Many Florida workers may not be aware of the full extent of their rights under the law. Nevertheless, powerful legislation exists that gives employees the right to pursue sexual harassment claims and other forms of workplace discrimination claims. That said, there is one group of workers in Florida that is grossly under protected when it comes to employment law: unpaid interns.
Hopefully this will change soon if the current trend of advocating for the rights of unpaid interns continues. Indeed, in the wake of last year's federal court ruling, which prohibited a female intern from filing a sexual harassment claim against her employer, one city has decided to make some changes to its workplace discrimination laws. Last month, the city decided to extend its municipal workplace protection laws to cover interns who do not receive a wage.
The progressive city that enacted this legislation is none other than our nation's financial capital, New York. Mayor Bill de Blasio proudly signed the legislation into law on a recent Tuesday. While the law unfortunately only serves to protect people who were formerly hired through a corporate internship program, it is definitely a positive step forward in the right direction. Residents can hope that state and municipal governments in Florida decide to follow in a similar direction.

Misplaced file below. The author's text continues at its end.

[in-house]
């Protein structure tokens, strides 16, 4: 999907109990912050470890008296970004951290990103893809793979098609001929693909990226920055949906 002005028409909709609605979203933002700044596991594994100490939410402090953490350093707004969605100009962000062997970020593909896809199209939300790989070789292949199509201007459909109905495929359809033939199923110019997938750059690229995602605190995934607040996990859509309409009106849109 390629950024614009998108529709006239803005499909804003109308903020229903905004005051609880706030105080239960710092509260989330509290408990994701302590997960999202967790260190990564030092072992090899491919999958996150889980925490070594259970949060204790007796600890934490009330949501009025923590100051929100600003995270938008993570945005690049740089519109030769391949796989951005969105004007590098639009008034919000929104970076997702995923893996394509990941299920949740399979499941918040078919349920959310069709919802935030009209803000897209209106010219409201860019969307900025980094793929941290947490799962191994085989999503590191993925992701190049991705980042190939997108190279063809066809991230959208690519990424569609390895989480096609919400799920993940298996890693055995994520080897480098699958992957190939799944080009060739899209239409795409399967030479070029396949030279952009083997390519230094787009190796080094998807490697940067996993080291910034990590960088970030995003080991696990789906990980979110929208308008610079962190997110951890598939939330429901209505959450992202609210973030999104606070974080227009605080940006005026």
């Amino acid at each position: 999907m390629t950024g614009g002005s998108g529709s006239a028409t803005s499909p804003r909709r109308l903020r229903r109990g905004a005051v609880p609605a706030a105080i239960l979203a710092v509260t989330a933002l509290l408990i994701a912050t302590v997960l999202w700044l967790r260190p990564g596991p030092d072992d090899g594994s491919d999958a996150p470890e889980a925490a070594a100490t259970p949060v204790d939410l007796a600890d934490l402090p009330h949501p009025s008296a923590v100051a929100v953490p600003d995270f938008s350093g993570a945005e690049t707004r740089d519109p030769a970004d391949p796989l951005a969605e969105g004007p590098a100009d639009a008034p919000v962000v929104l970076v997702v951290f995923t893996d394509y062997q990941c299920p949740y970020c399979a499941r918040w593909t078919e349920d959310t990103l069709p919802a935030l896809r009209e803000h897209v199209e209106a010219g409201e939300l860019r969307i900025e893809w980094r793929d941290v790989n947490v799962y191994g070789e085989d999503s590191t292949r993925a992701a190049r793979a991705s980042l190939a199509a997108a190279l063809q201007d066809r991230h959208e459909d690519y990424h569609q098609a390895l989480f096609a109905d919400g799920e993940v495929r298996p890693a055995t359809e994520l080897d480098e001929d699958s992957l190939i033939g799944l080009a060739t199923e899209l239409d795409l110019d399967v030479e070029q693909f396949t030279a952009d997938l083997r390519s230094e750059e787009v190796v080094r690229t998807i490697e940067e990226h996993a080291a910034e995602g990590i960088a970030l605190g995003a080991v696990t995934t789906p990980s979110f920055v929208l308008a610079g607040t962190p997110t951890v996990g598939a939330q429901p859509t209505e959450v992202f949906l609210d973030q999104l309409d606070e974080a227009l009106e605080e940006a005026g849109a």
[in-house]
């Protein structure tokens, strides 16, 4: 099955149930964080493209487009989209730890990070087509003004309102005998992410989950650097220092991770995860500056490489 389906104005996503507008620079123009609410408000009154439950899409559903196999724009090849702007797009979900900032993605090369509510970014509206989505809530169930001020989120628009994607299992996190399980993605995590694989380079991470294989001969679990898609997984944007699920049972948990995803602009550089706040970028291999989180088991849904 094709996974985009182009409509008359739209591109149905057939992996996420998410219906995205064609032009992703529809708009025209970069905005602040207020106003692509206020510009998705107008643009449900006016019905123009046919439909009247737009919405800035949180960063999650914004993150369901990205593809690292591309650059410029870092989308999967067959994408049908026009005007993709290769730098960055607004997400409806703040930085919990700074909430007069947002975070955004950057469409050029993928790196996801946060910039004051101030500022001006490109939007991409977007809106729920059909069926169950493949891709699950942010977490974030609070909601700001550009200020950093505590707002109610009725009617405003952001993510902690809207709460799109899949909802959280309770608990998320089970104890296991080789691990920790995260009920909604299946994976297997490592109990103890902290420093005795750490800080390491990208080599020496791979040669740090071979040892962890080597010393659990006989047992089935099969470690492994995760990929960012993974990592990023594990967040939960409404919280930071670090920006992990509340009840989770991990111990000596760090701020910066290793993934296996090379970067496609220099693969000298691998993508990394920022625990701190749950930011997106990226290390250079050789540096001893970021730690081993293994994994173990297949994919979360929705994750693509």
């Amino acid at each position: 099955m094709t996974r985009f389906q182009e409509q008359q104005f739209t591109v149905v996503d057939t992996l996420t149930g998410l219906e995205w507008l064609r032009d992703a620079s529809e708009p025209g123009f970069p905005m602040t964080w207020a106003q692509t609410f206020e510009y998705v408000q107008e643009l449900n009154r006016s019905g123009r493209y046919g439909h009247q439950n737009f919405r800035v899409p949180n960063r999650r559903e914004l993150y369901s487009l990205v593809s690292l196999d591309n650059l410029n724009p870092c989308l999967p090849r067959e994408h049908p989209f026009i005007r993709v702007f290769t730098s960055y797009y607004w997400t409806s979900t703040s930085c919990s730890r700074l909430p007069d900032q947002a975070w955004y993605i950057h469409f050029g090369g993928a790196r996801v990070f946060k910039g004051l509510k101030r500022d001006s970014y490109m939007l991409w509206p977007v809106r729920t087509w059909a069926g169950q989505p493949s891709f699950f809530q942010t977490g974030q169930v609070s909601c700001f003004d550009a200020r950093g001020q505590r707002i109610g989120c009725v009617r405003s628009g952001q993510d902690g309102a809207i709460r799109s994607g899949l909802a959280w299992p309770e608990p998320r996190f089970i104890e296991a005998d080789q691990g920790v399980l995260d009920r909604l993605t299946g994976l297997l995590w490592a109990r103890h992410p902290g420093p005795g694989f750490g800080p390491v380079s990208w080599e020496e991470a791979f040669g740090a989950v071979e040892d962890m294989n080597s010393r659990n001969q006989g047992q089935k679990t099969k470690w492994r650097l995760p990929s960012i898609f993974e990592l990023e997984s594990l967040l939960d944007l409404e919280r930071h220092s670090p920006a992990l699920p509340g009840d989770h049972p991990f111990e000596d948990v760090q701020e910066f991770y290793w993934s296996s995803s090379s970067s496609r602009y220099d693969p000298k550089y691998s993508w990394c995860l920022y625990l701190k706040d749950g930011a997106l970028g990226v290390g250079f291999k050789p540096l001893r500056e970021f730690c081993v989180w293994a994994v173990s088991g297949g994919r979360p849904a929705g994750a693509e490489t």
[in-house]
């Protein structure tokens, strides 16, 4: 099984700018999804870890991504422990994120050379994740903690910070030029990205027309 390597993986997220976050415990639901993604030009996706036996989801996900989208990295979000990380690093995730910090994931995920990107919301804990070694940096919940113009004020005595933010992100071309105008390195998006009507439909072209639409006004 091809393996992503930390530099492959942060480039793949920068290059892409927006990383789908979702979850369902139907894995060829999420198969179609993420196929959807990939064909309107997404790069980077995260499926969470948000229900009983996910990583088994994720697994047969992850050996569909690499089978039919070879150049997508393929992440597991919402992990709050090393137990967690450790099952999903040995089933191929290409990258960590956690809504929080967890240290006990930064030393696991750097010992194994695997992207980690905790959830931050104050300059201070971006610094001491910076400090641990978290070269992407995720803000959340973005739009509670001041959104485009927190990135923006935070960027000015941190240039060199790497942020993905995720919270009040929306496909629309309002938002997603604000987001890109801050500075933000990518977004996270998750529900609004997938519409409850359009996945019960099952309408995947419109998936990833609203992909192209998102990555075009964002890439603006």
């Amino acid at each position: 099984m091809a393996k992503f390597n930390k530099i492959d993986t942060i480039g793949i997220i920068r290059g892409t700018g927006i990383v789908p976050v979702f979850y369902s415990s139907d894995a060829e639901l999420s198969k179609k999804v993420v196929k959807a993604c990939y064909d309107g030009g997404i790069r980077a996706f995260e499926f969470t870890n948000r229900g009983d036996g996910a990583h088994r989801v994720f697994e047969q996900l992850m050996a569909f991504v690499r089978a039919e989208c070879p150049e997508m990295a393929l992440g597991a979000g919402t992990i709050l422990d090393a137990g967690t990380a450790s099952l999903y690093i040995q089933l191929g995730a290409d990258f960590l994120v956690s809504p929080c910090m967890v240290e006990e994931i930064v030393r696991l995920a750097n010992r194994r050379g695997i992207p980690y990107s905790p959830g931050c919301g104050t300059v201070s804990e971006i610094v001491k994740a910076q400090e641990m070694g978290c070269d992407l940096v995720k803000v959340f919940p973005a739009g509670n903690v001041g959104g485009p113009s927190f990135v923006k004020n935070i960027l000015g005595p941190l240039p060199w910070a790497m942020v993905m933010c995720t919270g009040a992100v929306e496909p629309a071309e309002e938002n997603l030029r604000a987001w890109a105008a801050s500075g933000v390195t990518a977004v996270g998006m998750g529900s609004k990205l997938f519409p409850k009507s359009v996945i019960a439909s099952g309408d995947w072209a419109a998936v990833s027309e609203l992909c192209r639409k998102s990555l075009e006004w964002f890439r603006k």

In the meantime, some interns in Florida may actually be protected from certain forms of sexual harassment and workplace discrimination, particularly if they are employed by a large corporation that has its own workplace employee rules in place. Also, it should be remembered that normal paid employees do not have to put up with discrimination or abuse on the job, and they can also seek justice under the law. Justice obtained from filing sexual harassment claims might include compensation for financial damages suffered after wrongful termination, being reinstated to a former position and financial restitution for other kinds of damages caused by the abuse.
Source: CBS New York, "De Blasio Signs Law Protecting Interns From Discrimination, Sexual Harassment", , April 15, 2014